HIV treatment access 'unfair and inequitable' report finds
New research by by Melbourne's Burnet Institute reveals access to treatment for people living with HIV in Victoria unfair and inequitable.
The report, commissioned by Living Positive Victoria (LPV) and the Victorian AIDS Council/Gay Men’s Health Centre (VAC/GMHC), finds the current system of dispensing medications does not take into account the burden of costs for people and highlights the need for a more equitable approach to HIV drug treatment distribution to reduce financial barriers to treatment.
The report reveals many people face over $800 per year in costs for treatments plus additional costs for drugs to treat related health conditions.
“The report shows many HIV patients are unaware they can access concession cards and the Safety Net threshold,” lead author, Anna Wilkinson said.
“In addition, the complex application process could be a potential barrier to receiving HIV medications at a lower cost, or for free,” Wilkinson said.
LPV President, Ian Muchamore said to reduce negative health consequences and the new infections rate, cost and access of treatments must become more equitable and easier to access.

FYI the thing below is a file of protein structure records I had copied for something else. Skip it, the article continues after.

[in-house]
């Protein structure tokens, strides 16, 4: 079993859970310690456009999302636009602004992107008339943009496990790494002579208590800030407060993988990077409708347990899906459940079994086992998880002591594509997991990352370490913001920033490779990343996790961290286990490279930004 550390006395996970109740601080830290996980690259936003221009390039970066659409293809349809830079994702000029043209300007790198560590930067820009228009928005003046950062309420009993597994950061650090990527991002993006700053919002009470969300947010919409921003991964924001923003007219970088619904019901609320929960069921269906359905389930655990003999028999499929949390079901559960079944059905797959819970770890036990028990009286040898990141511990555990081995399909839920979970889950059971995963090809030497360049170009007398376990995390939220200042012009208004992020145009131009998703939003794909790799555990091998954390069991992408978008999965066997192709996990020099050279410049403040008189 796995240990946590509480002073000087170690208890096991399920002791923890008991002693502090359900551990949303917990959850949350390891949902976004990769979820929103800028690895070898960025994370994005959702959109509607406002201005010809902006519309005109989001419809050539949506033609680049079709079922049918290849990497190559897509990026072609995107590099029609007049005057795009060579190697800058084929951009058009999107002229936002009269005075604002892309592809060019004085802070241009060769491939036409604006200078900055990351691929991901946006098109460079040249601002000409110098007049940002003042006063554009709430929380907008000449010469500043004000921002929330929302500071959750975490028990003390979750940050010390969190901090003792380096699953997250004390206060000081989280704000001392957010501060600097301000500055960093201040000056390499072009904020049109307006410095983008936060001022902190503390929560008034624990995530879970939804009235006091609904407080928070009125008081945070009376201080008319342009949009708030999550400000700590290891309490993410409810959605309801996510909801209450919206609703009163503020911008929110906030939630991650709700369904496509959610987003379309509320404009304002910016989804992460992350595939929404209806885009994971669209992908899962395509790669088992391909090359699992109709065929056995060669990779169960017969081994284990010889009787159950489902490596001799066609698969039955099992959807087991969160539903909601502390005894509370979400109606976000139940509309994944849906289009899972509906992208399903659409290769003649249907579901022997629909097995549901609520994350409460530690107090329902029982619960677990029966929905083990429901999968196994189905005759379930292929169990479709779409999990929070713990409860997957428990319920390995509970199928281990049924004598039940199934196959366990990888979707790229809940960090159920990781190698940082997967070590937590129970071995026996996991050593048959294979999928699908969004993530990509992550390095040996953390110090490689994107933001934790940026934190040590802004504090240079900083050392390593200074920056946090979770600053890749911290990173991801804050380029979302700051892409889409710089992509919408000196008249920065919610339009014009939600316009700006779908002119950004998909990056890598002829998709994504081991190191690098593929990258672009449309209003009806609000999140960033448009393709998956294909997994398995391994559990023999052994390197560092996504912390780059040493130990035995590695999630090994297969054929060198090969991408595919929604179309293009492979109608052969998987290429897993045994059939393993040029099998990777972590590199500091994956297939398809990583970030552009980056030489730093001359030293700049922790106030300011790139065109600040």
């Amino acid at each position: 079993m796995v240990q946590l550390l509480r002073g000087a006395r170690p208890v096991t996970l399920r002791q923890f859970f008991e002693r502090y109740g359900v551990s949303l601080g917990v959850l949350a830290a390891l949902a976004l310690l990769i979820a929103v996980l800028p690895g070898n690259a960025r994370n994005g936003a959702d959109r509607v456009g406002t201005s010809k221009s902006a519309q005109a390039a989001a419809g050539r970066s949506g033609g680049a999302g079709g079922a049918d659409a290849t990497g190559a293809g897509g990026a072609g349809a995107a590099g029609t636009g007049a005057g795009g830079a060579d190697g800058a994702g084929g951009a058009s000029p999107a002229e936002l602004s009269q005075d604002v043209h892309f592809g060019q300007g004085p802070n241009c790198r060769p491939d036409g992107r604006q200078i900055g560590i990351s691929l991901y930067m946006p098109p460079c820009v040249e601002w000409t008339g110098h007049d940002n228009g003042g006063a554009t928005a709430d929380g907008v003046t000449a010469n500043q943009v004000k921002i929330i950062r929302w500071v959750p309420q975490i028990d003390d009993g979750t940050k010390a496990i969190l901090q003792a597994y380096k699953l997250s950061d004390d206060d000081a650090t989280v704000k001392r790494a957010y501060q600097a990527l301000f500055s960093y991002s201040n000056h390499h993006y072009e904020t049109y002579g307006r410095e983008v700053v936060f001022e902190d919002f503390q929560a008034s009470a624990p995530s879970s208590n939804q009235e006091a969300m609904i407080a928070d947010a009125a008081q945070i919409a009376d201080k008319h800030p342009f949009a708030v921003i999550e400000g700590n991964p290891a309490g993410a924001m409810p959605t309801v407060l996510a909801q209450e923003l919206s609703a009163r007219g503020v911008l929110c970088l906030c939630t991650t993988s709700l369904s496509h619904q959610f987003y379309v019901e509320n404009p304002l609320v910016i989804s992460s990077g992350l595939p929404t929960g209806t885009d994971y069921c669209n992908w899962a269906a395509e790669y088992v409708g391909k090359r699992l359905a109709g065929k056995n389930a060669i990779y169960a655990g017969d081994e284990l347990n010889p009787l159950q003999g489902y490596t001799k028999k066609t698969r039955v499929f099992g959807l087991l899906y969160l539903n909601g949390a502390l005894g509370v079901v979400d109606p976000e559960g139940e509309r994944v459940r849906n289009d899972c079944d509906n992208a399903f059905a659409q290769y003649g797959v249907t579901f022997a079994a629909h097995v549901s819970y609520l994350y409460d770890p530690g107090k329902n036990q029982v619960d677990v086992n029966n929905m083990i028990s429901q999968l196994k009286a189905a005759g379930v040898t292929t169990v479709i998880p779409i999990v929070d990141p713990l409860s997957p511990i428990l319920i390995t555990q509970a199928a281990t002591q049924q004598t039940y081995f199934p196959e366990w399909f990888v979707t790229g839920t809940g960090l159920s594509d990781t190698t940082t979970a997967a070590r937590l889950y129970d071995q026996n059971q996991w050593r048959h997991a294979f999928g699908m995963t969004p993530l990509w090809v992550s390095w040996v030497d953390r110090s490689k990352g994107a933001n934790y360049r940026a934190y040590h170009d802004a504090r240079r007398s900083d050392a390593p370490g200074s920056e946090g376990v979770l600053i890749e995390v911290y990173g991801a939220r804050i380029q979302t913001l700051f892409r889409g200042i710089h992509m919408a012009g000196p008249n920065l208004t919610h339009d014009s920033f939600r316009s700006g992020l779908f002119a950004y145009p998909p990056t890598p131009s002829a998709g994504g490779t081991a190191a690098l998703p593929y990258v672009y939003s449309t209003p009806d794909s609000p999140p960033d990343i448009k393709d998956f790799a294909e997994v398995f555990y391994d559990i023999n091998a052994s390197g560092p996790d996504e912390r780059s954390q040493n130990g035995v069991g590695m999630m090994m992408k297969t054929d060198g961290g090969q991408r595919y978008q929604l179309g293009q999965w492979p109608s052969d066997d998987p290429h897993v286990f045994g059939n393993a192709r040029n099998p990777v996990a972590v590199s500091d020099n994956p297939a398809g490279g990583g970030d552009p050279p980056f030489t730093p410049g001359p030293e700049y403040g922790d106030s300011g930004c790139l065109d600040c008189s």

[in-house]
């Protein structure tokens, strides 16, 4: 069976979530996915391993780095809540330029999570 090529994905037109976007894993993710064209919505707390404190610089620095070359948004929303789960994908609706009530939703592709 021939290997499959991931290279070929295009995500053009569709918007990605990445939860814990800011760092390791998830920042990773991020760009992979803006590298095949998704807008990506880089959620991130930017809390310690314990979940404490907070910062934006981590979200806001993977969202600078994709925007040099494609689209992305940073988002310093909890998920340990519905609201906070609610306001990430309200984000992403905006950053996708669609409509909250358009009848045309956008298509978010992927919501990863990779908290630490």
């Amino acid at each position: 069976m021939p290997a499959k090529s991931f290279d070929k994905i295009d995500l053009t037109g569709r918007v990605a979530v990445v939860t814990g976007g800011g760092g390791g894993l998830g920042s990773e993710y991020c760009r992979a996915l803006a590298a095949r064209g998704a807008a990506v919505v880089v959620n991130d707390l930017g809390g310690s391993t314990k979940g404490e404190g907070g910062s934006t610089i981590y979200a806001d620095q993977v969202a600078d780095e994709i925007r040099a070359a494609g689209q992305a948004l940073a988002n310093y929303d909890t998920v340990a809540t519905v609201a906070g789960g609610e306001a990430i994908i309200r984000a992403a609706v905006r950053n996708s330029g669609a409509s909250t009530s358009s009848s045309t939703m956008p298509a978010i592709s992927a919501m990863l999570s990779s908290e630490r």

“We need to do whatever we can to ensure that those who need it can start treatment early and that access is easier to enable people to be successful on treatment,” Muchamore said.
“This means patient-friendly dispensing systems, cost recover mechanisms and policy that does not encumber the doctor needing to assess the patient’s ability to pay for HIV treatment.”
VAC/GMHC President, Greg Carter said a key question for Victoria is how to move forward.
“We need to make the current systems easier to navigate, fairer for all Victorians and still do what we can to minimise new infections and maintain good health for people living with HIV,” Carter said.